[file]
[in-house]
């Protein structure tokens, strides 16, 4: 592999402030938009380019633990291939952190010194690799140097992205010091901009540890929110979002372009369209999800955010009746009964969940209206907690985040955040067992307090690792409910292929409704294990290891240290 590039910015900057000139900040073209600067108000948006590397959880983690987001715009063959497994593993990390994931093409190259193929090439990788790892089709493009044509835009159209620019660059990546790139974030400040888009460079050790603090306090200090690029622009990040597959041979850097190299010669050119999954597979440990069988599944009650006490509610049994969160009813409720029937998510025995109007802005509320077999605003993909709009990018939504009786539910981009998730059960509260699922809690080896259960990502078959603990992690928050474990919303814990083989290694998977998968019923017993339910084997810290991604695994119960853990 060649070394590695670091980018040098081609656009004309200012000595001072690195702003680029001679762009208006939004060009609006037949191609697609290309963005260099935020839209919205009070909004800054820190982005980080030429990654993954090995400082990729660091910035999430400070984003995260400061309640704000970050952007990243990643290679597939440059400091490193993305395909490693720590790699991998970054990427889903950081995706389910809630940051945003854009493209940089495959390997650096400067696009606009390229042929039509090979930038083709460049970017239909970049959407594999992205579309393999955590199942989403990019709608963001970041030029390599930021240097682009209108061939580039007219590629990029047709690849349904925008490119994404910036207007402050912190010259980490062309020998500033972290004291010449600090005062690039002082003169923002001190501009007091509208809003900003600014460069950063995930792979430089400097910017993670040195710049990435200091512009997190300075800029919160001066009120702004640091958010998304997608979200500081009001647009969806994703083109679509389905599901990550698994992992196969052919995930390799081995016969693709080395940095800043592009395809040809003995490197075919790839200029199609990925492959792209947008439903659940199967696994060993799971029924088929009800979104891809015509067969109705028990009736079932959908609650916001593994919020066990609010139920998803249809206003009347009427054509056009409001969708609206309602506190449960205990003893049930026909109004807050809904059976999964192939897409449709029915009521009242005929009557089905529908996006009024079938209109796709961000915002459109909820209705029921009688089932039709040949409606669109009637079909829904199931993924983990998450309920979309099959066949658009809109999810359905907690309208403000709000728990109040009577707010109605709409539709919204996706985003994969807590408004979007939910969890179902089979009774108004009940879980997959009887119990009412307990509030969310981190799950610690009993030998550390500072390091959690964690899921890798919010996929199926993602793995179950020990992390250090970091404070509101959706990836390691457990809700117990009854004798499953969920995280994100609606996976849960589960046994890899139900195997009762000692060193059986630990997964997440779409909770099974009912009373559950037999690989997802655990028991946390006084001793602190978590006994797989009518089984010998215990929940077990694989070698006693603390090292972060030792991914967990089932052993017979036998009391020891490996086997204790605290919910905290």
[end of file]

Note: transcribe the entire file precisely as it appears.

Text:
[in-house]
């Protein structure tokens, strides 16, 4: 592999402030938009380019633990291939952190010194690799140097992205010091901009540890929110979002372009369209999800955010009746009964969940209206907690985040955040067992307090690792409910292929409704294990290891240290 590039910015900057000139900040073209600067108000948006590397959880983690987001715009063959497994593993990390994931093409190259193929090439990788790892089709493009044509835009159209620019660059990546790139974030400040888009460079050790603090306090200090690029622009990040597959041979850097190299010669050119999954597979440990069988599944009650006490509610049994969160009813409720029937998510025995109007802005509320077999605003993909709009990018939504009786539910981009998730059960509260699922809690080896259960990502078959603990992690928050474990919303814990083989290694998977998968019923017993339910084997810290991604695994119960853990 060649070394590695670091980018040098081609656009004309200012000595001072690195702003680029001679762009208006939004060009609006037949191609697609290309963005260099935020839209919205009070909004800054820190982005980080030429990654993954090995400082990729660091910035999430400070984003995260400061309640704000970050952007990243990643290679597939440059400091490193993305395909490693720590790699991998970054990427889903950081995706389910809630940051945003854009493209940089495959390997650096400067696009606009390229042929039509090979930038083709460049970017239909970049959407594999992205579309393999955590199942989403990019709608963001970041030029390599930021240097682009209108061939580039007219590629990029047709690849349904925008490119994404910036207007402050912190010259980490062309020998500033972290004291010449600090005062690039002082003169923002001190501009007091509208809003900003600014460069950063995930792979430089400097910017993670040195710049990435200091512009997190300075800029919160001066009120702004640091958010998304997608979200500081009001647009969806994703083109679509389905599901990550698994992992196969052919995930390799081995016969693709080395940095800043592009395809040809003995490197075919790839200029199609990925492959792209947008439903659940199967696994060993799971029924088929009800979104891809015509067969109705028990009736079932959908609650916001593994919020066990609010139920998803249809206003009347009427054509056009409001969708609206309602506190449960205990003893049930026909109004807050809904059976999964192939897409449709029915009521009242005929009557089905529908996006009024079938209109796709961000915002459109909820209705029921009688089932039709040949409606669109009637079909829904199931993924983990998450309920979309099959066949658009809109999810359905907690309208403000709000728990109040009577707010109605709409539709919204996706985003994969807590408004979007939910969890179902089979009774108004009940879980997959009887119990009412307990509030969310981190799950610690009993030998550390500072390091959690964690899921890798919010996929199926993602793995179950020990992390250090970091404070509101959706990836390691457990809700117990009854004798499953969920995280994100609606996976849960589960046994890899139900195997009762000692060193059986630990997964997440779409909770099974009912009373559950037999690989997802655990028991946390006084001793602190978590006994797989009518089984010998215990929940077990694989070698006693603390090292972060030792991914967990089932052993017979036998009391020891490996086997204790605290919910905290």